Recently issued SEC staff guidance addresses concerns that have been raised about proxy advisory firms by emphasizing that the investment adviser that retains and pays a proxy advisory firm is uniquely positioned to monitor the proxy advisory firm and is required to actively oversee the firm if it wants to benefit from the firm’s services to discharge its fiduciary duty. As a result of the greater oversight exercised by all of their investment adviser clients, the proxy advisory firms will presumably respond by enhancing their policies, processes and procedures, as well as the transparency of these policies, processes and procedures. In turn, the corporate community may indirectly benefit to some degree.
Over the last few years, Congress and Securities and Exchange Commission (SEC) were put under pressure to seriously consider regulating proxy advisory firms. Financial industry and government leaders have voiced concern that proxy advisory firms exert too much power over corporate governance to operate unregulated. The SEC as well as the Congress have investigated and debated the merits of proxy advisory regulation. The U.S. House of Representatives held a hearing on the matter in June of 2013, and the SEC followed this hearing with a roundtable discussion in December of 2013. On June 30, 2014, the Investment Management and Corporate Finance Divisions of the SEC issued a bulletin outlining the responsibilities of proxy advisors and institutional investors when casting proxy votes. As of yet, no binding regulation has been promulgated, despite repeated calls for it.
During the 2014 proxy season, governance-related shareholder proposals continued to be common at U.S. public companies, including proposals calling for declassified boards, majority voting in director elections, elimination of supermajority requirements, separation of the roles of the CEO and chair, the right to call special meetings and the right to act by written consent. While the number of these proposals was down from 2012 and 2013 levels, this decline related entirely to fewer proposals being received by large-cap companies, likely due to the diminishing number of large companies that have not already adopted these practices. Smaller companies, at which these practices are less common, have not seen a similar decline and, if anything, are increasingly being targeted with these types of proposals.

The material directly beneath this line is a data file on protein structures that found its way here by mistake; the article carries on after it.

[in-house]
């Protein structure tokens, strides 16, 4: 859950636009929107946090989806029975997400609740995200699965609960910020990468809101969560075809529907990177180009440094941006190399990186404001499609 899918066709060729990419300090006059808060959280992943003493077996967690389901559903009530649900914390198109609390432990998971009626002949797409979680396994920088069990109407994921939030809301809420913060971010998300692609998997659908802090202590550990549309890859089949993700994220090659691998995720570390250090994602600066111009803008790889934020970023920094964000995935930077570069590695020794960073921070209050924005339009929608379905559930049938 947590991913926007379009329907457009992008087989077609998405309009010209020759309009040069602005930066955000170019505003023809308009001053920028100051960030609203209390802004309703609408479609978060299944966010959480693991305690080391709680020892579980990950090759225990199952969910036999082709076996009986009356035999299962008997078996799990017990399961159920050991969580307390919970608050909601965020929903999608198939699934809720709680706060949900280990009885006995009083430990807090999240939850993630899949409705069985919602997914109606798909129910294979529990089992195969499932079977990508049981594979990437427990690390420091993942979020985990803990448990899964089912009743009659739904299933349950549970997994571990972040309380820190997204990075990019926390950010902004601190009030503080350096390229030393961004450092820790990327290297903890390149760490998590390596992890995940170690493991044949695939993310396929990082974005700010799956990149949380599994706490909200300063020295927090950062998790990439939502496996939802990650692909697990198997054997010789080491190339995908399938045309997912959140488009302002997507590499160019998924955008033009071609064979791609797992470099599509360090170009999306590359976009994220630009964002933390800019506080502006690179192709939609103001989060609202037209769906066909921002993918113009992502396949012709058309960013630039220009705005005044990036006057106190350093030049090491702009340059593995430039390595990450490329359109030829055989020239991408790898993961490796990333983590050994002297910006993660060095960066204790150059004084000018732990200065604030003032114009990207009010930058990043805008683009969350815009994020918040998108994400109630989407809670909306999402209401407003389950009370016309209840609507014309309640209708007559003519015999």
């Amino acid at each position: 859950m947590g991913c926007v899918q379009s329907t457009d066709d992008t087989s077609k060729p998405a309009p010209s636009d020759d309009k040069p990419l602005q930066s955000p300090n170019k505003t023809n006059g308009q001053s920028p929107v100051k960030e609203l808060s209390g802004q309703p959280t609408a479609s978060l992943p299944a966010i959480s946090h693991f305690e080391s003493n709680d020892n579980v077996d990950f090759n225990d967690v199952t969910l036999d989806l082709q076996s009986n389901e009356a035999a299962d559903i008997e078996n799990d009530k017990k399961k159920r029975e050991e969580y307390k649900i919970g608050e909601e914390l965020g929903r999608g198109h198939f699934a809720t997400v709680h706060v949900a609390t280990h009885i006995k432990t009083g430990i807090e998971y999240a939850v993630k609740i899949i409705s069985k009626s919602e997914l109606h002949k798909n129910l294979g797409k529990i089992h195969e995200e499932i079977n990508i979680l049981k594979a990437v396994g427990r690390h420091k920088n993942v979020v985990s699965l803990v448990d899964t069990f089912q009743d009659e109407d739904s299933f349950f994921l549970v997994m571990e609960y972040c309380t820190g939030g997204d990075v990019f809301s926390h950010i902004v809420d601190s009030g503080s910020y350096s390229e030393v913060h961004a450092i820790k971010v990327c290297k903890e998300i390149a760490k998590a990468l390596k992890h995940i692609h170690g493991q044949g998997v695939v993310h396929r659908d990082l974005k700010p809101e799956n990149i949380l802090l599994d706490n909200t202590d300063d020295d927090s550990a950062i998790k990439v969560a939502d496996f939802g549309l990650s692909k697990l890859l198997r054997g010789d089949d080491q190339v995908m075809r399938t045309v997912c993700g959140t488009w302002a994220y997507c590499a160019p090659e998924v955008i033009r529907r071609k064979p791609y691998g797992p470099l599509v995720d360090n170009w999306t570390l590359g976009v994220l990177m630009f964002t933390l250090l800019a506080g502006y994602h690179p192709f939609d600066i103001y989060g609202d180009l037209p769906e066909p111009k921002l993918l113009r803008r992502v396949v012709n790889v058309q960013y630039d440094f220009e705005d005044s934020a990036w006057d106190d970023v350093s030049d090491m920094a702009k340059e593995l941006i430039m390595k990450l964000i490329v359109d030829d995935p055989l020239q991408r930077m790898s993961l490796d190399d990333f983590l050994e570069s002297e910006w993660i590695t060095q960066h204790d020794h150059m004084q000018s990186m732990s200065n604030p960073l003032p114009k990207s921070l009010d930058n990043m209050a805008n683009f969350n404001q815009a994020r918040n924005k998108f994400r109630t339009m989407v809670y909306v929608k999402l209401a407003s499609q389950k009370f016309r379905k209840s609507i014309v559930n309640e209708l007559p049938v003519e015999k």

On June 30, 2014, the staff of the Securities and Exchange Commission’s (the “Commission”) Division of Investment Management and Division of Corporation Finance (the “Staff”) issued much-anticipated guidance regarding proxy advisory firms, in the form of 13 Questions and Answers. Published in Staff Legal Bulletin No. 20 (“SLB 20″), available at http://www.sec.gov/interps/legal/cfslb20.htm, the Staff’s guidance addresses both (1) investment advisers’ responsibilities in voting client proxies and retaining proxy advisory firms (Questions 1-5), and (2) the availability and requirements of two exemptions to the proxy rules often relied upon by proxy advisory firms (Questions 6-13).
In this year’s Foreword, Dougherty differentiates the need for directors to focus on their core mission of informed oversight and vigilance rather than merely reacting to the constant influx of “daily corporate governance commentary,” and explores other front-burner issues, such as the marked increase in SEC enforcement actions and other recent SEC initiatives; the continuing trend of class action suits as de facto settlement instruments; proxy advisory firm priorities for directors; and new guidance from the Public Company Accounting Oversight Board (PCAOB) that recommends that audit committee directors discuss internal auditing deficiencies with their auditors.